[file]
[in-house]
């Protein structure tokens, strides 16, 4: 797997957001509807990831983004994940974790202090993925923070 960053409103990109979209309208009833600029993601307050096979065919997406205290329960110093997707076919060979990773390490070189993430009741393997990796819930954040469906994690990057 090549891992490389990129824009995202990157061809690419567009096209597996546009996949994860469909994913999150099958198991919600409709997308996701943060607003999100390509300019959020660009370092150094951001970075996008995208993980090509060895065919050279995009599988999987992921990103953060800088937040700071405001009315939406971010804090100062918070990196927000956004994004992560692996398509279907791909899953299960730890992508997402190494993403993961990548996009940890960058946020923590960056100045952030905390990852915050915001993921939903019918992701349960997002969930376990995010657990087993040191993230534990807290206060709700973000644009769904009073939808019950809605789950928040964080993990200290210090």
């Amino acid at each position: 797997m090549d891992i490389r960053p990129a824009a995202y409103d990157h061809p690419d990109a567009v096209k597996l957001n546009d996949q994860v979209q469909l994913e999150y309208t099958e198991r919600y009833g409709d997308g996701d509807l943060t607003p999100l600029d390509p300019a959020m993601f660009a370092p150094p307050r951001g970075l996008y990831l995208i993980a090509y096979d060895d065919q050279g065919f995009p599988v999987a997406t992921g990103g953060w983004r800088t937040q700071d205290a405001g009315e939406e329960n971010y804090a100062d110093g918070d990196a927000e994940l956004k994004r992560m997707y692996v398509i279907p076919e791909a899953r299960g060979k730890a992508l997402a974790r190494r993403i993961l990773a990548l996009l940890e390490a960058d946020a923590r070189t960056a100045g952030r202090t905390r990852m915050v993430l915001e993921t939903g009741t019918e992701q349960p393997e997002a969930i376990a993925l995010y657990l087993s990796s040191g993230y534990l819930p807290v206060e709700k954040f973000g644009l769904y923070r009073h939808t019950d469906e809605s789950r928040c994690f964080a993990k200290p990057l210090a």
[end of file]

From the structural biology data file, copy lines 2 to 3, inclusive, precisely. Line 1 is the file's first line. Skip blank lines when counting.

């Protein structure tokens, strides 16, 4: 797997957001509807990831983004994940974790202090993925923070 960053409103990109979209309208009833600029993601307050096979065919997406205290329960110093997707076919060979990773390490070189993430009741393997990796819930954040469906994690990057 090549891992490389990129824009995202990157061809690419567009096209597996546009996949994860469909994913999150099958198991919600409709997308996701943060607003999100390509300019959020660009370092150094951001970075996008995208993980090509060895065919050279995009599988999987992921990103953060800088937040700071405001009315939406971010804090100062918070990196927000956004994004992560692996398509279907791909899953299960730890992508997402190494993403993961990548996009940890960058946020923590960056100045952030905390990852915050915001993921939903019918992701349960997002969930376990995010657990087993040191993230534990807290206060709700973000644009769904009073939808019950809605789950928040964080993990200290210090």
């Amino acid at each position: 797997m090549d891992i490389r960053p990129a824009a995202y409103d990157h061809p690419d990109a567009v096209k597996l957001n546009d996949q994860v979209q469909l994913e999150y309208t099958e198991r919600y009833g409709d997308g996701d509807l943060t607003p999100l600029d390509p300019a959020m993601f660009a370092p150094p307050r951001g970075l996008y990831l995208i993980a090509y096979d060895d065919q050279g065919f995009p599988v999987a997406t992921g990103g953060w983004r800088t937040q700071d205290a405001g009315e939406e329960n971010y804090a100062d110093g918070d990196a927000e994940l956004k994004r992560m997707y692996v398509i279907p076919e791909a899953r299960g060979k730890a992508l997402a974790r190494r993403i993961l990773a990548l996009l940890e390490a960058d946020a923590r070189t960056a100045g952030r202090t905390r990852m915050v993430l915001e993921t939903g009741t019918e992701q349960p393997e997002a969930i376990a993925l995010y657990l087993s990796s040191g993230y534990l819930p807290v206060e709700k954040f973000g644009l769904y923070r009073h939808t019950d469906e809605s789950r928040c994690f964080a993990k200290p990057l210090a």